|| MYSTERY CONTROL HISTORY |
|HOW IT ALL CAME ABOUT
It's the late 1930's. Radio manufacturers are recovering from slack sales during the depression years. The radio has evolved into a fairly sophisticated device by now and many top radio manufacturers are looking to boost sales. Marketing departments were flooding all the weekly magazines with ad after ad touting various features of their radios.
By now, many radio manufacturers were using some form of remote control on their deluxe and high-end models. Three types of remote control were prevalent in the 1938-39 season: wired (a tethered control box), wired radio control (similar to carrier current radio over the AC house wiring) and true wireless radio control, which is the method Philco employed.1
...Most Thrilling Invention since Radio Itself!...No wires...No Plug-in...No cords of any kind! It's truely unbelievable! It's mystifying! That's why it's called Mystery Control!2 The first radios Philco designed for the Mystery Control were the two top of the line sets for the 1939 model year; the Model 39-116RX and the 39-55RX, a smaller version of the big brother 116. These models were large deluxe floor consoles. Both had hi-fidelity audio circuitry and impressive operational features as well as good looks.3
Starting in 1940, Philco also designed radio-phono models that employed Mystery Control (see table). In these models, the record changer could be operated either manually or using the wireless remote control. When using the remote, the changer could be started and stopped, records rejected and volume adjusted, in addition to the normal station selection functions.
Once the Mystery Control became popular, Philco continued to offer it in various models from 1939 through the 1942 model years. The novelty seemed to be wearing off, however. Referring to the table above, only two Mystery Control models were offered in 1941. Finally, 1942 was the last year the Mystery Control was offered.
The Philco marketing department spared no expense when it came to promotional items for not only their dealer network, but also for the listening public as well. The Haynes Radio Log of Chicago4 combined their local and international station log booklet with Philco Mystery Control promotions with a pictorial section of 144 radio celebrities, announcers and band leaders of the day. This was most likely a store give-away to promote the new sets and also given to customers with their new purchases. A typical salesman's lapel pin is shown here as yet another promotional item created for the new Mystery Control radios for the coming 1939 model year.
Philco dealers also held live demonstrations for the new radio line with in-store demo areas. One enterprising dealership in Philadelphia had a demonstration in the front window of the Philadelphia Record newspaper office. Traffic was all but stopped. A salesman carried the control box (far left in picture, holding control box) out to the sidewalk and extension loudspeakers were placed on the building's marquee.5 These "wireless remote" demonstrations were very unique for their time. Many other manufacturers had radios with other forms of remote control (Philco included) such as a wired or tethered control box or a remote box with a small built-in converter/receiver that fed the main set. No manufacturer up to this time had a completely wireless remote. Initially, the 1939 Philco dealer catalog claimed the Mystery Control did not use a "radio beam," when it fact it was.3 The control box sends out RF pulses to a special receiver in the main radio cabinet.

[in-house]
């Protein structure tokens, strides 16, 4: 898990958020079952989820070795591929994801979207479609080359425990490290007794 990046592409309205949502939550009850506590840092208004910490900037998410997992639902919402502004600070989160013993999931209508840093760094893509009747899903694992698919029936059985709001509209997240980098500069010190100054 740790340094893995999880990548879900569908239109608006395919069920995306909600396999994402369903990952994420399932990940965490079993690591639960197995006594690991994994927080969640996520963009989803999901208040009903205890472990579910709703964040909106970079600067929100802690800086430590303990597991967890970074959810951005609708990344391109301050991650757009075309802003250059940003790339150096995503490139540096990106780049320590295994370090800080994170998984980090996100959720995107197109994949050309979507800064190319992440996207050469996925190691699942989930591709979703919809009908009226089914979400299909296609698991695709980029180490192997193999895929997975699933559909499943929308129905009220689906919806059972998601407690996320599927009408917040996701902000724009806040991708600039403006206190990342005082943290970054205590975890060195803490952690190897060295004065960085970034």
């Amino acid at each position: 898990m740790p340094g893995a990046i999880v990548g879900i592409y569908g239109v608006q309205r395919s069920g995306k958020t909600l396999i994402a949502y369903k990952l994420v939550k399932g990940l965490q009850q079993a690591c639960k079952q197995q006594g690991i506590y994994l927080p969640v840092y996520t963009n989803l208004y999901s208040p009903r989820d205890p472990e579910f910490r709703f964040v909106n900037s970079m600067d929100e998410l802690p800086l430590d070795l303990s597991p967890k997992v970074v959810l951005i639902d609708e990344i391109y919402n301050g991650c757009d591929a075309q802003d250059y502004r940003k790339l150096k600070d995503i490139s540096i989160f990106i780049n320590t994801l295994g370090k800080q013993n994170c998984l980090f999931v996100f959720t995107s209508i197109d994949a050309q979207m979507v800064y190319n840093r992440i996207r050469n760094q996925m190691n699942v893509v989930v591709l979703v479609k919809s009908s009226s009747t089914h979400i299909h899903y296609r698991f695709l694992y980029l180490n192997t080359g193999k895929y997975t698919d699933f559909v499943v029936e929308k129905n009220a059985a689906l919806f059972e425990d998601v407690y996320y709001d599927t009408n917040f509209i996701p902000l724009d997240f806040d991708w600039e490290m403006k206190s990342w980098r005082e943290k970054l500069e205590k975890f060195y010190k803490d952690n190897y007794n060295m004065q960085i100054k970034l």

Here is an excerpt from an Oak Manufacturing Company publication, from the 1938 chapter. Oak was subcontracted by Philco to manufacture the Mystery Control.6 "..In the following year we [Oak Mfg. Co.] were successful in securing a contract from the Philco Corporation for the Mystery Box. This box contained a pulser assembly for remote control of the deluxe line of Philco radio sets. The Mystery Box was the forerunner of remote control units for radio and later for television sets, and was a good production item for us [Oak] until World War II a few years later."
"The Mystery Box, incidentally, was the largest product in physical size that Oak had ever manufactured and probably the most costly. However, this distinction was not to be long-lived. We were shortly to be manufacturing record changers."
Bibliography & Credits
1. National Radio News, Vol. 8, No. 6, Dec-Jan 1938-39
2. Collier's Magazine, October 1, 1938 and November 12, 1938
3. Philco Radio 1928-1942, by Ron Ramirez
4. Philco 1939 Star Album, Copyright, 1938 by Hayne's Radio Log, 161 W. Harrison, Chicago
5. Philco Serviceman, October, 1938. Copyright 1938, Philco Radio & Television Corporation
6. The Why and The Many Who, page 35, 1938 History, by Robert A. O'Reilly, Oak Electro/Netics Corp.
Crystal Lake, IL., Copyright 1969. Published by Worzella Publishing Co., Steven's Point, WI.